I’ve talked a lot in this blog about a pleasure-centered and consent-centered approach to sex: that whatever feels good and is done with the consent of all parties is a good thing for us sexually.  But that becomes a trickier message to convey when we start talking about sex to our kids, our nieces and nephews, and other young adults that “we” are not comfortable thinking about as sexual beings.  And that ends up being unfortunate for everyone, in my opinion.

On one end, I totally sympathize.  It’s awkward and uncomfortable to have a 10 year old kid ask you about sex.  Sex is a complicated topic that a 10 year old is not ready to handle in its entirety.  Even if you’re an open-minded adult who been prepping “The Talk” for your child, you’ll still get thrown off-guard when those questions comes up from someone younger, older, gayer, more emotionally distant, or just different than you were expecting.  How much is too much information?

I think this article from “The Good Men Project” does an amazing job tackling the issue:

So many adults are fearful that telling kids that sex is pleasurable will simply encourage young people to have it before they are physically and emotionally ready for the consequences. Better, they imagine, to emphasize that it’s important to wait and to stress the risks. But as it turns out, centering pleasure is a great way to minimize the chances that a teen will be pressured into doing something that they don’t want to do.

BINGO!  A five year old that asks you about sex is not going to run out an boink the next prepubescent he/she/ze sees if you tell them that sex is about feeling good.  They are just looking for a straight-forward answer, and will probably leave the conversation at that.  But long-term, the messages you send to children about sexuality will stay with them, and help them develop a sexual sense of self thatpostsecret: virginity is centered in what they want and feel, rather than the fear, guilt, and self-sacrifice that can be instilled by other messages.

So let’s break it down.

WHEN YOU SAY…. The implicit messages are…
Wait until marriage. There’s something wrong with sex.  Something about the covenant of marriage makes it ok, but in general, it’s a dirty thing.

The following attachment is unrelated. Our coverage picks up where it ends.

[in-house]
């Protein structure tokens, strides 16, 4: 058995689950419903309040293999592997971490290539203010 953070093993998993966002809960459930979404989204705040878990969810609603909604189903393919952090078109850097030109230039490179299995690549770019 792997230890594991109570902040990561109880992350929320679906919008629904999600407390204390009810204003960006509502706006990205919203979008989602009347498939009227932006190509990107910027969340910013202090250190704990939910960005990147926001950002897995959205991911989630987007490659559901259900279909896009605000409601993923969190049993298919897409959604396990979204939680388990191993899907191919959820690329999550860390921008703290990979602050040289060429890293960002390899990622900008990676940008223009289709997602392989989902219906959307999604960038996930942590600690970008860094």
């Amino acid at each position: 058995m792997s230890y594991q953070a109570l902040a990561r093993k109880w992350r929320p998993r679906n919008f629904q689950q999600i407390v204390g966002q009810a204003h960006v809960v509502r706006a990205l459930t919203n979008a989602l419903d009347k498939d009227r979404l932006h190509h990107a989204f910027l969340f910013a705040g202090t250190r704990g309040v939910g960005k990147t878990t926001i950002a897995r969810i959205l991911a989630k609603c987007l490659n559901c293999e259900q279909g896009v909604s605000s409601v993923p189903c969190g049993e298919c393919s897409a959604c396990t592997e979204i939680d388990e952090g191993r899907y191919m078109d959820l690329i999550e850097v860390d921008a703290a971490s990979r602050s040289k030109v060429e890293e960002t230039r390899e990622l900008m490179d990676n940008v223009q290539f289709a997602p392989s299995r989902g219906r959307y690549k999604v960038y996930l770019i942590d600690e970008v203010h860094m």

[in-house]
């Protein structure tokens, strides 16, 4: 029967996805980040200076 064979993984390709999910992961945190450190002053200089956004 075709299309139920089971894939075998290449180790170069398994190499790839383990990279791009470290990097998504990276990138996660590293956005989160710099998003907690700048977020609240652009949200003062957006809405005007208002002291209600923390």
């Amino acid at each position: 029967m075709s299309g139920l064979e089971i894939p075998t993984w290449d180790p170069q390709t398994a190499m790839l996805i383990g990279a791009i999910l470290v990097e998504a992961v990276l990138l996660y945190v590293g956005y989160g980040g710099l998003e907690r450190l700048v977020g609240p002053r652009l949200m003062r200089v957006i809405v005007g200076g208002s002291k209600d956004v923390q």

You have sex when you love each other. Sex for pleasure is wrong.  It is something you do to show commitment to your partner, and you do it on behalf of them, not for your own enjoyment.
Getting sex will get you pregnant, so you shouldn’t do it. Having sex is irresponsible.
Save yourself for your husband/wife If you “give up” your virginity, you’re worthless to your partner.  Your only value is in your chastity.
You’re not old enough to make that decision; you’re not ready for it.

 

Having sex is only for adults
Boys won’t respect you if they know you’re easy Sex is inherently shameful; a girl who has sex is worth less than one who is a virgin
There’s only one step between having sex and selling your body. Prostitution is bad.  Sex is bad.  If you enjoy sex, you’re on your way to become a prostitute, and filling the world with moral decay.
Your first time should be special Pressure to save the experience for the “right person,” sex will only be good and ok if you do it with the person you’re going to stay with.

 

Now let’s try this with a pleasure and consent-focused approach

WHEN YOU SAY…. The implicit messages are…
Sex is something you do because it feels good Sex is generally a good thing; it has the power to make you feel good.  It’s not shameful- we can talk about it.
He (she/ze) doesn’t have to love you, but he should respect you. You may not be with this person forever, but the experience of sex with them should still be positive.  You should be in charge of the decision to have sex.
You’ll know when you’re ready. You know your body better than anyone else.  Your sexual desire is relevant and important.
It’s never perfect the first time. Having good sex take practice.  It’s ok to keep having sex, to ask for different things, to work towards sex that is enjoyable.

 

See how different that is?

Come on lurkers, I want to hear from you.  How would your adolescence have been different if you had heard some of the latter messages, rather than the former?  Do you have any messages that you would add to either list?